So opens Wayne The Train’s seventh full-length album, and fourth for Bloodshot, and it’s a deft proclamation of his unwavering belief in the curative energy of juke joint swing. Since his 1995 debut Thunderstorms and Neon Signs, Wayne’s fierce devotion to the giants in the county music pantheon and his staunch refusal to acknowledge the dross that has followed make his output and outlook downright radical.

Man, there ain’t a problem that can’t be salved by his brand of stripped down, intensely rhythmic amalgam of hillbilly, roadhouse blues, honky-tonk, rockabilly and hep-cat boogie. It’s an infectious and unpretentious sound telling quotidian tales of driving your life away, throwing your money away, playing the slots and twisting one up with your friends, and rich with a strain of populism that shimmies all the way back to Jimmie Rodgers, one that makes the holes in your roof and holes in your shoes all part of our common humanity. It’s all played with an old school musicianship and a stand-on-the-edge-of-the stage immediacy that rockets out of the speakers.

Yeah, Wayne might be a throwback, but his conviction and energy kick to the curb any preconceived notions about what that means. Just check out that fuzzed out James Burton-styled guitar solo on “Dog House Blues,” the straight up stand-up bass breakdown on “Throwin’ Away My Money” or the jazz inflected git runs on “Freight Train Boogie.”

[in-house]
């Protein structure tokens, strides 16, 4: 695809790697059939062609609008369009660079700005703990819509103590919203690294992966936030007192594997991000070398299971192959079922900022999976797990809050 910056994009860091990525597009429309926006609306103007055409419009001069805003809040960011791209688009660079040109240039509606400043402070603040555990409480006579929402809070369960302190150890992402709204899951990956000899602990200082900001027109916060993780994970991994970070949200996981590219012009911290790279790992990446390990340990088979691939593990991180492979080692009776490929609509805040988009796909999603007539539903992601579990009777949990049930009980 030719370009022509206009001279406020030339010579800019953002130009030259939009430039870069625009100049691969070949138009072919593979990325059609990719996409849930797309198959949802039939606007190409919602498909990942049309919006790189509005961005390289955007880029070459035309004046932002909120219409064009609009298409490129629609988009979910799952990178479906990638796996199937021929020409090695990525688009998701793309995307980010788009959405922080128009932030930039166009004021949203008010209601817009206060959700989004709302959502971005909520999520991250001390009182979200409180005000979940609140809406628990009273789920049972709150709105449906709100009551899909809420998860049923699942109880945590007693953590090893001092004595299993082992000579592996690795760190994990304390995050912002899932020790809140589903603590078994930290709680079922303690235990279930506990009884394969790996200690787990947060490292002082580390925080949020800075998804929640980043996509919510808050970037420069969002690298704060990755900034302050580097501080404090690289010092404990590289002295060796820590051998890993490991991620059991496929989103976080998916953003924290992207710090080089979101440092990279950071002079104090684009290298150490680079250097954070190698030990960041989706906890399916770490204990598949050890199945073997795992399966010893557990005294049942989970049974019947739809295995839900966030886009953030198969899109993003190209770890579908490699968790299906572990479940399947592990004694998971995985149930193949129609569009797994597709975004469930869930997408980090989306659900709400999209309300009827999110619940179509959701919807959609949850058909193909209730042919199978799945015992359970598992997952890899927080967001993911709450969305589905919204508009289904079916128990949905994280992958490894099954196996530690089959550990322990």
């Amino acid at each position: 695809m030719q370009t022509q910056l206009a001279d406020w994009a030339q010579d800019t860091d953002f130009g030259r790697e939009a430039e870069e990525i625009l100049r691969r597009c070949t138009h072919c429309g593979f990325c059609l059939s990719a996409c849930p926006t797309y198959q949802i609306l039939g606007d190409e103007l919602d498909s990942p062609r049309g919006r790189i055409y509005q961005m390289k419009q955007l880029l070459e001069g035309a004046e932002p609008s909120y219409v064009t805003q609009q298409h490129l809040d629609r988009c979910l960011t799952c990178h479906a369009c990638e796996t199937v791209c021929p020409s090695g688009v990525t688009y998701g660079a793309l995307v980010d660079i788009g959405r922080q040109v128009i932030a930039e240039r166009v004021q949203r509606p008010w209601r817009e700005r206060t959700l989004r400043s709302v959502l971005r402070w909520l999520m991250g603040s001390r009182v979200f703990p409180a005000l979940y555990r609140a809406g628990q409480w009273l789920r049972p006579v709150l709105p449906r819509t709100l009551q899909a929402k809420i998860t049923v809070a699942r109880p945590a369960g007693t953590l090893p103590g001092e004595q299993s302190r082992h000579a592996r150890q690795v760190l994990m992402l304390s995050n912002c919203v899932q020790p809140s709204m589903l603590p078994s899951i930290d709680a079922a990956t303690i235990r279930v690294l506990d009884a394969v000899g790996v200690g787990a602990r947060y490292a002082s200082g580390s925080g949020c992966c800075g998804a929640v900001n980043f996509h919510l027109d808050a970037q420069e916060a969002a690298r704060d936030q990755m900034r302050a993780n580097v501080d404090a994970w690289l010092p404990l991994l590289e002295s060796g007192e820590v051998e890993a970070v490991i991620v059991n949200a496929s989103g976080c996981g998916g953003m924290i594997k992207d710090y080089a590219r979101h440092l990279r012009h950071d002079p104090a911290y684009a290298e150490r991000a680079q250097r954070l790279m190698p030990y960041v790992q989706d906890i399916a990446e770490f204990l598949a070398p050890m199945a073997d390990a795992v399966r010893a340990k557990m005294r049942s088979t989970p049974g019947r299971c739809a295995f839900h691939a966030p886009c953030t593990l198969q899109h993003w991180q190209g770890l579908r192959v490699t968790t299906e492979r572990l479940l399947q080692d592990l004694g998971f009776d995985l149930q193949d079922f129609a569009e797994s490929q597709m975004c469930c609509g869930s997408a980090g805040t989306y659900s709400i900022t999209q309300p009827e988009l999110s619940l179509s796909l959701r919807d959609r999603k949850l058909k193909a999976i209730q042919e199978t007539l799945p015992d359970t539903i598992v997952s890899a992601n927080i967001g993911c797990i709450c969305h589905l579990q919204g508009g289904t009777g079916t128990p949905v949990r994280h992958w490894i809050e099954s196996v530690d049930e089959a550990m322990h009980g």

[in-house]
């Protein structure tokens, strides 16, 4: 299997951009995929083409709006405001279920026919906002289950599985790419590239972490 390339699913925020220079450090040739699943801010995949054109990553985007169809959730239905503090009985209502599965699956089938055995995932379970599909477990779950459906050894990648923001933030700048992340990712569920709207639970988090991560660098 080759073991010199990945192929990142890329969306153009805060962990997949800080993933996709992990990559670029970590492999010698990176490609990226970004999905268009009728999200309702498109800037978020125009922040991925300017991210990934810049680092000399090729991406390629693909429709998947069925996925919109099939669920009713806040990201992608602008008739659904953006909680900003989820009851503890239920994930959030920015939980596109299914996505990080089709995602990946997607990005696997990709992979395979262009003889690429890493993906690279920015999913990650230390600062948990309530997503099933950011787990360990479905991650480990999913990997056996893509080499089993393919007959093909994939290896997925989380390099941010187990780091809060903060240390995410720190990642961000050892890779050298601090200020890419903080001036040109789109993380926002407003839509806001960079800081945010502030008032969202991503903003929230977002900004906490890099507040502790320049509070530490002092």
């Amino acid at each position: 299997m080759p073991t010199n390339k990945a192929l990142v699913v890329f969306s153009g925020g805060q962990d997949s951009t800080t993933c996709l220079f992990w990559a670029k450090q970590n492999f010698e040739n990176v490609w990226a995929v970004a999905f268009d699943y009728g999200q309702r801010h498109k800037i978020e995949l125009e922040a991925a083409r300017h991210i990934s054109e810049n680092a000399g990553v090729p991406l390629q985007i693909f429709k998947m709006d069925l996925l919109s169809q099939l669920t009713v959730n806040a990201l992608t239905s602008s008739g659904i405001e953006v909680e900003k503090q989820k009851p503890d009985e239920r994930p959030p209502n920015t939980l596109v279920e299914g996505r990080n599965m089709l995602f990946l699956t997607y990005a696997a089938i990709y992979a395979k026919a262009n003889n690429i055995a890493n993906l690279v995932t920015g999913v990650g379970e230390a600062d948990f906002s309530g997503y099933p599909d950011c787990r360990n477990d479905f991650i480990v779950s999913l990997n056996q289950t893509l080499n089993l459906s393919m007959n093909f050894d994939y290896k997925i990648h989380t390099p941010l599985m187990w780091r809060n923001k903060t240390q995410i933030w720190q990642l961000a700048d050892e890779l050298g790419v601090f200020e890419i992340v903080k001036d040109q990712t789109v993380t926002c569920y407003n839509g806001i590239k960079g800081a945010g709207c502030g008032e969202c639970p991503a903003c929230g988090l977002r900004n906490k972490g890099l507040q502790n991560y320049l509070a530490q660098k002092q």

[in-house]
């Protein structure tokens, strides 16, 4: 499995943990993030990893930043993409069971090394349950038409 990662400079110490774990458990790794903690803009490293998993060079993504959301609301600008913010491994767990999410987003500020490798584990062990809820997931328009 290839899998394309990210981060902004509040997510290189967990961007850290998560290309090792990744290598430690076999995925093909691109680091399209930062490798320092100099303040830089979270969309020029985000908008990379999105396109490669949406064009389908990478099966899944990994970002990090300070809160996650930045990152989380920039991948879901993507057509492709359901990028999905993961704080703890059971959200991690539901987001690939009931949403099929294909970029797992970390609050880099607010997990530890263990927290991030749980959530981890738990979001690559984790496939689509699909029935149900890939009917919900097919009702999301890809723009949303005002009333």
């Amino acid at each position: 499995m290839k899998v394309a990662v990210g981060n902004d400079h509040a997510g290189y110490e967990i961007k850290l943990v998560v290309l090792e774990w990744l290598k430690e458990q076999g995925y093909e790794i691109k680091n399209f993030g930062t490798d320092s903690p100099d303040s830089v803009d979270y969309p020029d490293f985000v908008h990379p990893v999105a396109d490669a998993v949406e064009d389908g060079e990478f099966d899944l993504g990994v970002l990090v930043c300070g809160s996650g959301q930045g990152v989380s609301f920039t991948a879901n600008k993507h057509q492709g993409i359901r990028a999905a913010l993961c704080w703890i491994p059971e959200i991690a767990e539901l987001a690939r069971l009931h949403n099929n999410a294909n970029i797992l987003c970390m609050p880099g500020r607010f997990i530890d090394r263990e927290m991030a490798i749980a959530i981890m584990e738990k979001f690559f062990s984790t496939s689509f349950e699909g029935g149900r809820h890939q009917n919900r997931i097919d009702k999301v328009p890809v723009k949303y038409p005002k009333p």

Even when he sings on the hard times like “the rich folks call it recession, but the poor folks call it depression” in “Workin’ at Workin’,” this Austin, TX native does it with a big smile and keeps the dance floor full, calling out solos to crack players like a modern day Bob Wills.  Hell, you can even dance to his murder ballads.  Check out “Your Love and His Blood” and “Moving On #3” if you don’t believe us. 

Produced by long time collaborator Lloyd Maines (Joe Ely, Wilco, Uncle Tupelo, Dixie Chicks), Viper of Melody is a tick-tight organic affair full of first takes and a near telepathic interplay by the band. It’s not surprising given that this band clocks in 200+ shows a year.  If you live somewhere between Portland, Maine and Portland, Oregon, you’re likely going to get a chance to see for yourself.

RIP Dan Seals

Posted in RIP on March 26, 2009 by takecountryback

From CMT: